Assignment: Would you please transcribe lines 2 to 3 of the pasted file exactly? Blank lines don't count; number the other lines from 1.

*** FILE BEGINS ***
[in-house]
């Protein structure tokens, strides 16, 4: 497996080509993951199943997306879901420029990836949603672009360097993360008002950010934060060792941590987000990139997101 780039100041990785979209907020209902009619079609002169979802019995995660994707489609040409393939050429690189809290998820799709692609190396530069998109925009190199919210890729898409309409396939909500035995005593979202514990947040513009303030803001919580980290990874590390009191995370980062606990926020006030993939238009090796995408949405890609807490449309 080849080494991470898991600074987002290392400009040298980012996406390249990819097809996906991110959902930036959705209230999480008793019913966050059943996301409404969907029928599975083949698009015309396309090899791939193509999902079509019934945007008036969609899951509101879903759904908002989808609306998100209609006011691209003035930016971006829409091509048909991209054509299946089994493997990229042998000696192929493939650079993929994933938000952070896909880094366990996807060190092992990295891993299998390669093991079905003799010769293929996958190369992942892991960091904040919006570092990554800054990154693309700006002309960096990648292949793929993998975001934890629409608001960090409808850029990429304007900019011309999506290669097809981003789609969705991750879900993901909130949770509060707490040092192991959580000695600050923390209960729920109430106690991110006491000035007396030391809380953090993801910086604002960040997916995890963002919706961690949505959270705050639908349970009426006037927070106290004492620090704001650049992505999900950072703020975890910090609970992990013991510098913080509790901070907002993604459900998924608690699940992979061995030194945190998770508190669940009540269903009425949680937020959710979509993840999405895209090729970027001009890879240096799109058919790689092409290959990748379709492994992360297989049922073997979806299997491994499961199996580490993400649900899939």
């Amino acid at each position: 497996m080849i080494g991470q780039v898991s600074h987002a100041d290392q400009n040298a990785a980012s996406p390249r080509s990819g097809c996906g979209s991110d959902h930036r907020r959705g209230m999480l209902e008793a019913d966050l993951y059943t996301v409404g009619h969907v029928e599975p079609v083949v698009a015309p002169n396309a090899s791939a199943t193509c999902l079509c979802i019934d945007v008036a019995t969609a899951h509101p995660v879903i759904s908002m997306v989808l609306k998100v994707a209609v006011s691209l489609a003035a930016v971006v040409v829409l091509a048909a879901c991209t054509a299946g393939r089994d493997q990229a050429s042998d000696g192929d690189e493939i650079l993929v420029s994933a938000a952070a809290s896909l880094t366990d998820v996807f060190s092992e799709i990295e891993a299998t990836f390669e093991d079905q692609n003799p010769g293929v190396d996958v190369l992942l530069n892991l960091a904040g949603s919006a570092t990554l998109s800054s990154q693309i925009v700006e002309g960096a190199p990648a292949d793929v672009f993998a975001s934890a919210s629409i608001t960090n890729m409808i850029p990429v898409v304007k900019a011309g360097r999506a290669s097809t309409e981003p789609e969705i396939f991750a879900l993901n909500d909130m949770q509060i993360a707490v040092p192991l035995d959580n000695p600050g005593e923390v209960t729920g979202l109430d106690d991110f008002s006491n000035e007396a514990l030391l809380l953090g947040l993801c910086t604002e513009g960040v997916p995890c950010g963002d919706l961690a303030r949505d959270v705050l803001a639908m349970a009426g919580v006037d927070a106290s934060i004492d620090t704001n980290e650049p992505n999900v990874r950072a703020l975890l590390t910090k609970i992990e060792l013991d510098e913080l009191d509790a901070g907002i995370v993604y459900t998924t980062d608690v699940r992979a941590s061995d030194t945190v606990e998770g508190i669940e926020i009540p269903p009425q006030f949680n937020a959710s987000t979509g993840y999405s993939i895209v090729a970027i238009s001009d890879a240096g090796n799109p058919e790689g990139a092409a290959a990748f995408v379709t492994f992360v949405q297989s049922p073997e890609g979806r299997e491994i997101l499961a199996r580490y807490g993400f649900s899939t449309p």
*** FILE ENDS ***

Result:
């Protein structure tokens, strides 16, 4: 497996080509993951199943997306879901420029990836949603672009360097993360008002950010934060060792941590987000990139997101 780039100041990785979209907020209902009619079609002169979802019995995660994707489609040409393939050429690189809290998820799709692609190396530069998109925009190199919210890729898409309409396939909500035995005593979202514990947040513009303030803001919580980290990874590390009191995370980062606990926020006030993939238009090796995408949405890609807490449309 080849080494991470898991600074987002290392400009040298980012996406390249990819097809996906991110959902930036959705209230999480008793019913966050059943996301409404969907029928599975083949698009015309396309090899791939193509999902079509019934945007008036969609899951509101879903759904908002989808609306998100209609006011691209003035930016971006829409091509048909991209054509299946089994493997990229042998000696192929493939650079993929994933938000952070896909880094366990996807060190092992990295891993299998390669093991079905003799010769293929996958190369992942892991960091904040919006570092990554800054990154693309700006002309960096990648292949793929993998975001934890629409608001960090409808850029990429304007900019011309999506290669097809981003789609969705991750879900993901909130949770509060707490040092192991959580000695600050923390209960729920109430106690991110006491000035007396030391809380953090993801910086604002960040997916995890963002919706961690949505959270705050639908349970009426006037927070106290004492620090704001650049992505999900950072703020975890910090609970992990013991510098913080509790901070907002993604459900998924608690699940992979061995030194945190998770508190669940009540269903009425949680937020959710979509993840999405895209090729970027001009890879240096799109058919790689092409290959990748379709492994992360297989049922073997979806299997491994499961199996580490993400649900899939």
């Amino acid at each position: 497996m080849i080494g991470q780039v898991s600074h987002a100041d290392q400009n040298a990785a980012s996406p390249r080509s990819g097809c996906g979209s991110d959902h930036r907020r959705g209230m999480l209902e008793a019913d966050l993951y059943t996301v409404g009619h969907v029928e599975p079609v083949v698009a015309p002169n396309a090899s791939a199943t193509c999902l079509c979802i019934d945007v008036a019995t969609a899951h509101p995660v879903i759904s908002m997306v989808l609306k998100v994707a209609v006011s691209l489609a003035a930016v971006v040409v829409l091509a048909a879901c991209t054509a299946g393939r089994d493997q990229a050429s042998d000696g192929d690189e493939i650079l993929v420029s994933a938000a952070a809290s896909l880094t366990d998820v996807f060190s092992e799709i990295e891993a299998t990836f390669e093991d079905q692609n003799p010769g293929v190396d996958v190369l992942l530069n892991l960091a904040g949603s919006a570092t990554l998109s800054s990154q693309i925009v700006e002309g960096a190199p990648a292949d793929v672009f993998a975001s934890a919210s629409i608001t960090n890729m409808i850029p990429v898409v304007k900019a011309g360097r999506a290669s097809t309409e981003p789609e969705i396939f991750a879900l993901n909500d909130m949770q509060i993360a707490v040092p192991l035995d959580n000695p600050g005593e923390v209960t729920g979202l109430d106690d991110f008002s006491n000035e007396a514990l030391l809380l953090g947040l993801c910086t604002e513009g960040v997916p995890c950010g963002d919706l961690a303030r949505d959270v705050l803001a639908m349970a009426g919580v006037d927070a106290s934060i004492d620090t704001n980290e650049p992505n999900v990874r950072a703020l975890l590390t910090k609970i992990e060792l013991d510098e913080l009191d509790a901070g907002i995370v993604y459900t998924t980062d608690v699940r992979a941590s061995d030194t945190v606990e998770g508190i669940e926020i009540p269903p009425q006030f949680n937020a959710s987000t979509g993840y999405s993939i895209v090729a970027i238009s001009d890879a240096g090796n799109p058919e790689g990139a092409a290959a990748f995408v379709t492994f992360v949405q297989s049922p073997e890609g979806r299997e491994i997101l499961a199996r580490y807490g993400f649900s899939t449309p």